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Home / US / At least 2 killed as a subtropical storm Alberto makes landing in the southern United States: The two-way: NPR

At least 2 killed as a subtropical storm Alberto makes landing in the southern United States: The two-way: NPR



A satellite image showing Alberto approaching the Florida Panhandle and the Gulf Coast on Monday.

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NOAA / STAR

A satellite picture shows Alberto approaching on the Florida Panhandle and the Gulf Coast on Monday.

NOAA / STAR

The first storm of the season, Subtropical Storm Alberto, landed on Monday along the Florida Panhandle and brought heavy rain to much of the southeast, calling for the lives of two journalists serving in North Carolina.

Anchor Mike McCormick and photojournalist Aaron Smeltzer of WYFF News 4 were killed when a tree fell on their SUV, officials and WYFF said.

The two, who worked for the NBC branch in Greenville, SC, died shortly after questioning firefighters in Polk County, just beyond the state border in North Carolina.

"We had talked a bit about it [McCormick] wanted us to stay safe and we wanted it to stay safe," said Geoffrey M. Tennant of the Tryon Fire Department. About 10 minutes later, Tennant said, the department received a call from a tree motor vehicle

The area was part of the southeastern floodwatch, which according to the National Weather Service should remain in force until Thursday morning.

Soil has been saturated with rain for the past two weeks "It is likely that" abundant tropical humidity that comes over the mountains and the foothills will likely last at least midweek "

Alberto made a memorial Day near Laguna Beach, Florida, west of Panama City, and officials warned of dangerous conditions, though its maximum sustained winds fell to 45 miles per hour.

Flash flooding could occur in Florida, Georgia, predictions are due to take place in Alabama, Tennessee, Virginia and the Carolinas by Tuesday morning 19659008] Forecasters also warned the people of these areas and South Carolina of the possibility that "short tornadoes" could develop if Alberto further into the interior of the country.

Alberto is to cross the Tennessee Valley on Tuesday and weaken further in Ri the Ohio Valley and the Great Lakes region.

NOAA / NWS, Esri, HERE, Garmin, Earthstar Geographics


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NOAA / NWS, Esri, HERE, Garmin, Earthstar Geographics

Alberto is expected to move across the Tennessee Valley on Tuesday, weakening towards the Ohio Valley and the Great Lakes region.

NOAA / NWS, Esri, HERE, Garmin, Earthstar Geographics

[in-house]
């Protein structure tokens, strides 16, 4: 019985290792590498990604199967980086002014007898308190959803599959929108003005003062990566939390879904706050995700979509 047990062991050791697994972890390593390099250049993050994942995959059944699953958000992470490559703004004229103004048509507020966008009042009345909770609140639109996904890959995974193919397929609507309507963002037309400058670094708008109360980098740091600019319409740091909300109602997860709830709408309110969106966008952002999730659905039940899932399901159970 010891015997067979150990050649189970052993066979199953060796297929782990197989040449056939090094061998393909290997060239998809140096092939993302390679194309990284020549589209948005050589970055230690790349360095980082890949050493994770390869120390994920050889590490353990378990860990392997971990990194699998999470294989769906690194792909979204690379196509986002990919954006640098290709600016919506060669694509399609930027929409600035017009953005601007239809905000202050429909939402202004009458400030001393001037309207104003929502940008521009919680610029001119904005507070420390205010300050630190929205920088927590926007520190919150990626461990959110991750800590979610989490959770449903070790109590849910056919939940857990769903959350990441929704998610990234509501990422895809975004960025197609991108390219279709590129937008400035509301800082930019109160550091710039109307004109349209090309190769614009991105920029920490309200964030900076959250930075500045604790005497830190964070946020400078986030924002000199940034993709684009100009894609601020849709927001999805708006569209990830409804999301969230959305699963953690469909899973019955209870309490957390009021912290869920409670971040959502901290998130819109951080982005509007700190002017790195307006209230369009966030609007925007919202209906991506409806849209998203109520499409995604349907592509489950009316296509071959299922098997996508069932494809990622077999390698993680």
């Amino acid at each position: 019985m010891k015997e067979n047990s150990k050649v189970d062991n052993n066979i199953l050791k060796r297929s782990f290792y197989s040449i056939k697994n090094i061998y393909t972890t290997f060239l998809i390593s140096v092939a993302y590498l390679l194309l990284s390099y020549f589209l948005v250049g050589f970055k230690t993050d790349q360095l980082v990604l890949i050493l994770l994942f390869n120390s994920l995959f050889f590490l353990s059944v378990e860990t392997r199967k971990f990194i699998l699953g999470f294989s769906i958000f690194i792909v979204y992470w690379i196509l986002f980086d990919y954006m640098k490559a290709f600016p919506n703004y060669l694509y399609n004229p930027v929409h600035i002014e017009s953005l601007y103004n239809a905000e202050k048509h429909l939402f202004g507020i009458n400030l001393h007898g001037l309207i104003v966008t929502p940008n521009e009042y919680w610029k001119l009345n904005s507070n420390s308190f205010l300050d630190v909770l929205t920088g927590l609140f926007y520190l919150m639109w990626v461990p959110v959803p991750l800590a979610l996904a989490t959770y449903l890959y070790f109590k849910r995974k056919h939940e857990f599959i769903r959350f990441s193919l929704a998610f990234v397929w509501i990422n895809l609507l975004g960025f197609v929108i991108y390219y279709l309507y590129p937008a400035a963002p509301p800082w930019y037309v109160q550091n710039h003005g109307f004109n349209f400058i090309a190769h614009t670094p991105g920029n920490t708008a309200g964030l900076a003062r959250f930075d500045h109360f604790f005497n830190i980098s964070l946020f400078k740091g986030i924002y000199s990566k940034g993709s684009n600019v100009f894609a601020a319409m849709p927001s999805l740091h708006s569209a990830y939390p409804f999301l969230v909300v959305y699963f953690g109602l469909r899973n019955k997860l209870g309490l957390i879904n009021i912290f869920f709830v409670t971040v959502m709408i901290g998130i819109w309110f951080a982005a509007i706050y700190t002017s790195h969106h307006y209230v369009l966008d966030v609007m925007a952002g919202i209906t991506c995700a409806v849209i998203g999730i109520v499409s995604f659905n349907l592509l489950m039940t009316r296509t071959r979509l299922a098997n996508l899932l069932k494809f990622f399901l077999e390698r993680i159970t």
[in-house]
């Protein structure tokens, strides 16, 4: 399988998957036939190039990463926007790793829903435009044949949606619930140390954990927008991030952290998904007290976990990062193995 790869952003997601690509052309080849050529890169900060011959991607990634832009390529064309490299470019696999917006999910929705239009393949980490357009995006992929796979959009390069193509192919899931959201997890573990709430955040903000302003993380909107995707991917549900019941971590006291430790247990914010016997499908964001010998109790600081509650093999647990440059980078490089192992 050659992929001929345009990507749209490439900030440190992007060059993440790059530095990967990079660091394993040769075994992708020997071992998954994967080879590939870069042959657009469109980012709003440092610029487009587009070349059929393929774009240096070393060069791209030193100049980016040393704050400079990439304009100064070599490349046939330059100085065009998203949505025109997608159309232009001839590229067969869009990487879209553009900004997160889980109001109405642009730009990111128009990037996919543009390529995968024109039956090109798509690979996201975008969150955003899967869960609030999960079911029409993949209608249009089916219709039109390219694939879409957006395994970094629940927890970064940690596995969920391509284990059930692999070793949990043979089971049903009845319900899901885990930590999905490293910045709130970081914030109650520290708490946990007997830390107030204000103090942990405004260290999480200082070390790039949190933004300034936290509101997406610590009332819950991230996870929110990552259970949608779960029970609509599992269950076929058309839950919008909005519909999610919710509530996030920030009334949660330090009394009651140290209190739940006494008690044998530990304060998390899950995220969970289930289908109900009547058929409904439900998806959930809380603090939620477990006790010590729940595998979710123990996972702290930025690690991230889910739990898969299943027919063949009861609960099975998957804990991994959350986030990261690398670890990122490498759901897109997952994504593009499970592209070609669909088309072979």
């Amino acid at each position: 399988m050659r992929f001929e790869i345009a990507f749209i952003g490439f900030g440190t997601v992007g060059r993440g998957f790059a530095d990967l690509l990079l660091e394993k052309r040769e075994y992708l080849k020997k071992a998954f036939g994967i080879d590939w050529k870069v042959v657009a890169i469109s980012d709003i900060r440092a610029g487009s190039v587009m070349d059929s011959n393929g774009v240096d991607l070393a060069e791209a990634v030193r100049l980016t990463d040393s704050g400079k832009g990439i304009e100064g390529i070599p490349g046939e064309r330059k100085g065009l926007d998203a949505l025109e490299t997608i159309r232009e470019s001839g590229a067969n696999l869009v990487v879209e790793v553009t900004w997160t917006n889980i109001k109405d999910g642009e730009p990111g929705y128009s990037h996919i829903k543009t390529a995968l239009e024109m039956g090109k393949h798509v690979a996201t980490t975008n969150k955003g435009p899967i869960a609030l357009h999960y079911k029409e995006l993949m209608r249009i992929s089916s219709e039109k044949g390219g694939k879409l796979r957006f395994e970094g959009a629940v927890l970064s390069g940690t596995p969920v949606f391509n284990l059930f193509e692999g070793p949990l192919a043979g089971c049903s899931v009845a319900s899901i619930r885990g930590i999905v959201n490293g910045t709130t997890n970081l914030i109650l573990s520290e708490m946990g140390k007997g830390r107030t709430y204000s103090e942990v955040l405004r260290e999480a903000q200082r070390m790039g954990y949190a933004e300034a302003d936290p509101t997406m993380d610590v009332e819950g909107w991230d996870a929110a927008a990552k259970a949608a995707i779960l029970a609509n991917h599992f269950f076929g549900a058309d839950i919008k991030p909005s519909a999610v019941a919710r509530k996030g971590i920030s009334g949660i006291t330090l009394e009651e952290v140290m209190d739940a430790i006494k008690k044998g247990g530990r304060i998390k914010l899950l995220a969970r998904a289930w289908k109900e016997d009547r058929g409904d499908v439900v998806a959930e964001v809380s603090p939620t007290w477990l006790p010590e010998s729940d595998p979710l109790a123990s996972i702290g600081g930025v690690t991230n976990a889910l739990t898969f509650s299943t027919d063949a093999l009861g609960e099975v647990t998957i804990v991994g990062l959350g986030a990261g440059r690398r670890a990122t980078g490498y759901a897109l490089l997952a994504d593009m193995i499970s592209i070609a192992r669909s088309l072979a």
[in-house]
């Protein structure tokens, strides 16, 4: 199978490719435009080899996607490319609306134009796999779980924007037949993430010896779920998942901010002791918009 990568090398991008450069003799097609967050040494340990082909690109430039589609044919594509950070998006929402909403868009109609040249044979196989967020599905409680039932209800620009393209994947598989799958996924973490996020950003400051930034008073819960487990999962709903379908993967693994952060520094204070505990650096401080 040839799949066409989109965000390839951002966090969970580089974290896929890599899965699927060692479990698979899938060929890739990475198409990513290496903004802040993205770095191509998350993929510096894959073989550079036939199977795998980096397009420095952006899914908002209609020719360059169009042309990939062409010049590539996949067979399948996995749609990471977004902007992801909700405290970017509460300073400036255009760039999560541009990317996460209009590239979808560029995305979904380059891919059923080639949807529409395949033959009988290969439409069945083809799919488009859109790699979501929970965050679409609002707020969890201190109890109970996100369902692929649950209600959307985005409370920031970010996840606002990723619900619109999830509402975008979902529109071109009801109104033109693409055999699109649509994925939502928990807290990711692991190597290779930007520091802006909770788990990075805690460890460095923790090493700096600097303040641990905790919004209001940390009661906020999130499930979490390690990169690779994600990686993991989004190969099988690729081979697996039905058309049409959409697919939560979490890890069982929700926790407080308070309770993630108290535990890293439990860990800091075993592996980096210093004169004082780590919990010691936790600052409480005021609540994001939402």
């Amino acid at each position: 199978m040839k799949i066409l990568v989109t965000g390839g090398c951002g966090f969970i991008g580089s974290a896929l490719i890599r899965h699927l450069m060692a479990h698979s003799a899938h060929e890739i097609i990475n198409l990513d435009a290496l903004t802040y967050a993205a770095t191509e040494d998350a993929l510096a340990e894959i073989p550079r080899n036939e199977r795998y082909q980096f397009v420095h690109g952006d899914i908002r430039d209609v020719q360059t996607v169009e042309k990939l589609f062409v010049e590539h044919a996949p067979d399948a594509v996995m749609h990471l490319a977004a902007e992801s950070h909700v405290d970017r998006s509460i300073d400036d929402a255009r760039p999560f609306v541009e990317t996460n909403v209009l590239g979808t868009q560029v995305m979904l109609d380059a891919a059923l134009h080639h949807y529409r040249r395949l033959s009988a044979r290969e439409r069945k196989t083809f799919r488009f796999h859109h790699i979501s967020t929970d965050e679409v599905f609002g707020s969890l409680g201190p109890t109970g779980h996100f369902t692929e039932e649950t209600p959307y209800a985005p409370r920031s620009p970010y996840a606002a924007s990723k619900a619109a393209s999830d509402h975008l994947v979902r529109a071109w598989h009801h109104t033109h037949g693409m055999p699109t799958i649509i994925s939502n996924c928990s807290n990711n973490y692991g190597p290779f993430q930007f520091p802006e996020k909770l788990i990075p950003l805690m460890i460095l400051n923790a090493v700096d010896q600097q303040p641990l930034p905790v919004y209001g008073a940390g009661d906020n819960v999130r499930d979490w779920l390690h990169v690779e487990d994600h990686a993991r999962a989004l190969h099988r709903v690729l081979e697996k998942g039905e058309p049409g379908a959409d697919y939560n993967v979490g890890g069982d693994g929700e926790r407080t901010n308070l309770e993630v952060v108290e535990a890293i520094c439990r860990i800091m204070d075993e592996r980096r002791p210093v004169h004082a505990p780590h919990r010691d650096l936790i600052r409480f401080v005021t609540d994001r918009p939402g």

Panama City, Fla. – was ready for more than 6.5 inches of rain Tuesday night, according to the National Weather Service office in Tallahassee.

The storm's maximum sustained winds had reached 65mph on Sunday night – but although it lost strength, meteorologist David Zelinsky of the National Hurricane Center told NPR that there was no reason to relax.

"Main thing we advise people not to pay too much attention to maximum winds, Said Selinsky. "The precipitation threat is the main thing. If Alberto moves inland and begins to falter, one must not assume that the event is over. It still threatens rain and floods. "

Shortly before 5 pm ET, Alberto was moving north at 9 mph, the NHC said it is expected to get a little faster over the next few days

"On the forecast rail, the center of Alberto will move across Alabama later in the evening and on Tuesday," said the NHC. "The system is expected to hit the Ohio on Tuesday and Wednesday Valley and the Great Lakes region across the Tennessee Valley. "

Perry, Florida, has received nearly 2 inches of rain since Sunday morning, and that will be a lot more, said the NWS, with more than an inch of rain already in Tallahassee and Apalachicola Falls Warnings about storm surges and high surf were broadcast Monday along the coast on both sides of Apalachicola.

From the Florida Panhandle across eastern and central Alabama to the west Georgia Can Expect People to Receive 4 to 8 inches of Rain (19659008) In addition to parts of the Southeastern US, the heavy rains and storm conditions in Cuba could cause "life-threatening flash floods and mudslides," according to the NHC. [19659008] Alberto is the first named storm in the 2018 hurricane season – a season that officially does not start before June 1, says the National Hurricane Center. After Alberto spent 3.25 days as a named storm, Colorado Meteorologist Philip Klotzbach said that it is "the longest living Atlantic storm formed in May since Alice in 1953."

NPR's Rachel Lushinsky and Nicole Hernandez have contributed to this report.


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